No book on political ‘extortion’ could exclude Harry Reid, could it?

Of course, any book with a title like Peter Schweizer’s, “Extortion: How politicians extract your money, buy votes, and line their own pockets,” which came out about a week ago, has to have a section on Harry Reid.

Schweizer opens that section with a quote from “The Godfather” by Don Corleone, “Do you spend time with your family? Good. Because a man that doesn’t spend time with his family can never be a real man.”

The book then describes a scene at a restaurant hours after Reid was sworn in on Jan. 4, 2005, for his fourth term and became Senate majority leader. “Reid was seated in the quiet backroom of the restaurant. The lobbyists, who represented the largest and most powerful corporations in the world, took turns saying hello to the new leader. ‘It was like a scene out of “The Godfather,”’ one lobbyist told Roll Call. ‘He was in the room and people were lined up to greet him and pay homage.’”

Schweizer then proceeds to list a litany of deals and schemes involving Nevada’s senior senator along with sons Rory, Key and Joshua and son-in-law Steve Barringer. Somehow son Leif escapes scrutiny.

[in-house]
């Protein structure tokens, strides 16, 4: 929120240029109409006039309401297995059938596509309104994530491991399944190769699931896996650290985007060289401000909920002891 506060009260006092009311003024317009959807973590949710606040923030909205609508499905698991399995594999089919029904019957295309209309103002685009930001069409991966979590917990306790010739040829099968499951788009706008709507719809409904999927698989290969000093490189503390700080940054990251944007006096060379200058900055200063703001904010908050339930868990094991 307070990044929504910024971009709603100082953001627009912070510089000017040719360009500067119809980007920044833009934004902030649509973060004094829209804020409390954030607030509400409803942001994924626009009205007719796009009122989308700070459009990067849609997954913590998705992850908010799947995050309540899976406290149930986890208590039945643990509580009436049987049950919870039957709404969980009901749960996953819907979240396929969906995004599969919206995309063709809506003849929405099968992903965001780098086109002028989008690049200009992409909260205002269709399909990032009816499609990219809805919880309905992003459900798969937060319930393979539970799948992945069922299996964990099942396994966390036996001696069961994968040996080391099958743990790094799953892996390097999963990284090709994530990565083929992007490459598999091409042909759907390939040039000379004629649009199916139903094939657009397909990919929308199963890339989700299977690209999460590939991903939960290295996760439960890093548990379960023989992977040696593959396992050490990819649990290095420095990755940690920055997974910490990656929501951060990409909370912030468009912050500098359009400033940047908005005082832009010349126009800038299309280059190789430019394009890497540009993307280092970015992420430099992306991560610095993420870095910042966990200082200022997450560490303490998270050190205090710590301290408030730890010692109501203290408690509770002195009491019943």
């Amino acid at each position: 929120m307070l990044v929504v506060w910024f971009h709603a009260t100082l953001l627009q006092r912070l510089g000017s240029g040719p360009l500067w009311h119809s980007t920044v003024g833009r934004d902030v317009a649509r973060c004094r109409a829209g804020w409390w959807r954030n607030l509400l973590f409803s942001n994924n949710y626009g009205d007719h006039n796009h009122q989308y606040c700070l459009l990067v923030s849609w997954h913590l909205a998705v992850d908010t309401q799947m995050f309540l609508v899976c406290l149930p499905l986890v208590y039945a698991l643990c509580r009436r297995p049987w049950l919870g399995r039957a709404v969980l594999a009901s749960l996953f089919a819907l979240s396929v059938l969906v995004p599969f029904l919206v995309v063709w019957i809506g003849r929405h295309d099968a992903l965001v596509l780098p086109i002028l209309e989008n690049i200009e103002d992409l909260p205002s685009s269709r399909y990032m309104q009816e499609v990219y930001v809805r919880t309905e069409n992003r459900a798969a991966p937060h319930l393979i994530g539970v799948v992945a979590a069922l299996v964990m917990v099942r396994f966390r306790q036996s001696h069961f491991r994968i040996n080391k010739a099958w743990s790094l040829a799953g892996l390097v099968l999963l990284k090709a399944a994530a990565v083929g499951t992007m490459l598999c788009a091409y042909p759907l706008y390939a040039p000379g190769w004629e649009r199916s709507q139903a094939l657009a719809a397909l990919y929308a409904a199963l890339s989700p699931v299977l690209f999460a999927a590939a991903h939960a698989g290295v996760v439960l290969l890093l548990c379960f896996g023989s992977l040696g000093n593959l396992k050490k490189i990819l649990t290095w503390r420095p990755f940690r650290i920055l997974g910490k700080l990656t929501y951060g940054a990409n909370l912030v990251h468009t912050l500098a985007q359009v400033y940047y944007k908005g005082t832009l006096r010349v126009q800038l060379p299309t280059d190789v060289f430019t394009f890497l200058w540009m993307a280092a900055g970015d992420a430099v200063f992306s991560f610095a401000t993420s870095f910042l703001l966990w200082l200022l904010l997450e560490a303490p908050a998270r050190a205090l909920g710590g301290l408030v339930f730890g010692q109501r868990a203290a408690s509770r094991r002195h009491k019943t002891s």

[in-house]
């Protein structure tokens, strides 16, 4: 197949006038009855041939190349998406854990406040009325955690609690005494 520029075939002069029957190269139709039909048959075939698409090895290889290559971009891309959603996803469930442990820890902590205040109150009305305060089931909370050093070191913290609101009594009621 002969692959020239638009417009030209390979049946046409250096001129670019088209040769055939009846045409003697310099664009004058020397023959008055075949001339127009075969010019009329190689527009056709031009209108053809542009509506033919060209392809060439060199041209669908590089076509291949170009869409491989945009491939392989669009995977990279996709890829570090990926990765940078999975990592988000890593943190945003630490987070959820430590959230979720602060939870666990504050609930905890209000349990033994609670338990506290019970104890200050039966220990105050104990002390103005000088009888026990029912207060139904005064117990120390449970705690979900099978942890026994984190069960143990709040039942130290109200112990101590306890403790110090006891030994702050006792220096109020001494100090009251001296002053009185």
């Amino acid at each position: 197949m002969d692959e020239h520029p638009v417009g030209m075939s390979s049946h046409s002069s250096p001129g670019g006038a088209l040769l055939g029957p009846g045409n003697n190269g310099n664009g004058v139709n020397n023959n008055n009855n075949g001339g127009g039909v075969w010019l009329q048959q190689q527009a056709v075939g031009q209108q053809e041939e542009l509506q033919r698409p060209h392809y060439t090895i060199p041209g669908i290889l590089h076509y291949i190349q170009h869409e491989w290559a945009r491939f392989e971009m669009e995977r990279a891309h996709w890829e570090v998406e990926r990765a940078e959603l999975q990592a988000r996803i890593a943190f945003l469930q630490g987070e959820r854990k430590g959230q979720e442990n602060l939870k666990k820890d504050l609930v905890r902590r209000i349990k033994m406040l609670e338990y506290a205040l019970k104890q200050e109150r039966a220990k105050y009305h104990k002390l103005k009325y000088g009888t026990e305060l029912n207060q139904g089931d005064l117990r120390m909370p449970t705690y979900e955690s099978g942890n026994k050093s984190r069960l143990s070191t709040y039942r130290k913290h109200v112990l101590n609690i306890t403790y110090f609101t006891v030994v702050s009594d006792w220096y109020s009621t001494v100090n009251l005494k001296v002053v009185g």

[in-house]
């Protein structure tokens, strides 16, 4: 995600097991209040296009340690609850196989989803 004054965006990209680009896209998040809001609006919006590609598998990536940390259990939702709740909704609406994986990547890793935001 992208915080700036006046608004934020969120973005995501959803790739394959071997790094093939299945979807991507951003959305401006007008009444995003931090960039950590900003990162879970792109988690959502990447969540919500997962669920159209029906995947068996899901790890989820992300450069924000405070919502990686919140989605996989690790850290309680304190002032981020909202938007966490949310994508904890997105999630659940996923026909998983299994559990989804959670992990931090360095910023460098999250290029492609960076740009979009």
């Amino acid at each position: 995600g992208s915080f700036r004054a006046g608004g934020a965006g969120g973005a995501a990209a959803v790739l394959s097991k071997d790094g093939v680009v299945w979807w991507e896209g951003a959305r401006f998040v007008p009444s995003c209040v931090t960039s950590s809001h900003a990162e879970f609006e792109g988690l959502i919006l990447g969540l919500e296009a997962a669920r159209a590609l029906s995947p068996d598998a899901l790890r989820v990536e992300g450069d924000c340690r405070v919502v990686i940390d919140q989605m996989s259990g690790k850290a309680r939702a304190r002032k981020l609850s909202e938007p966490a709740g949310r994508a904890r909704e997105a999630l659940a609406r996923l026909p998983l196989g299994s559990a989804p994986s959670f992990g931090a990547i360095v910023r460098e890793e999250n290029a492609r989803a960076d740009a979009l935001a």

Not much in the book breaks any new ground for those familiar with Reid and his family. The writer leaves out a few familiar names, such as recently convicted Reid campaign cash bundler Harvey Whittemore. Reid’s manipulation of the Legislature to force the premature closure of coal-fired power plants and foist the entire cost on ratepayers was probably too recent to make the book’s deadline.

Schweizer describes Reid’s rise to power as due not to his charisma, good looks and fine speeches — that’s obvious — but to his building of a Washington and Nevada political machine known for being ruthless. He repeats a quote attributed to Reid’s one time chief of staff, Susan McCue, a woman who turned the term media relations into an oxymoron and someone with whom I’ve had the displeasure of the occasional telephonic shouting match.

McCue told a reporter Reid looks at a person’s vulnerabilities to “disarm, to endear, to threaten, but most of all to instill fear.”

The author also quoted Reid pal and former fellow senator, Richard Bryan, as saying Reid “has a memory like a political elephant. You cross him, he’ll never forget that. There will be a price to pay. Certainly there are people who paid the price.” Bryan, who works at the same law firm as most of Reid’s sons have at one time or the other, declined to name names, though I can certainly think of a few.

Schweizer concludes that “Mr. Cleanface” — a name given Reid by mobster Joe Agosto, whom the writer misidentifies as Tony Agosto — “runs the Democrat Party’s toughest family extortion syndicate …”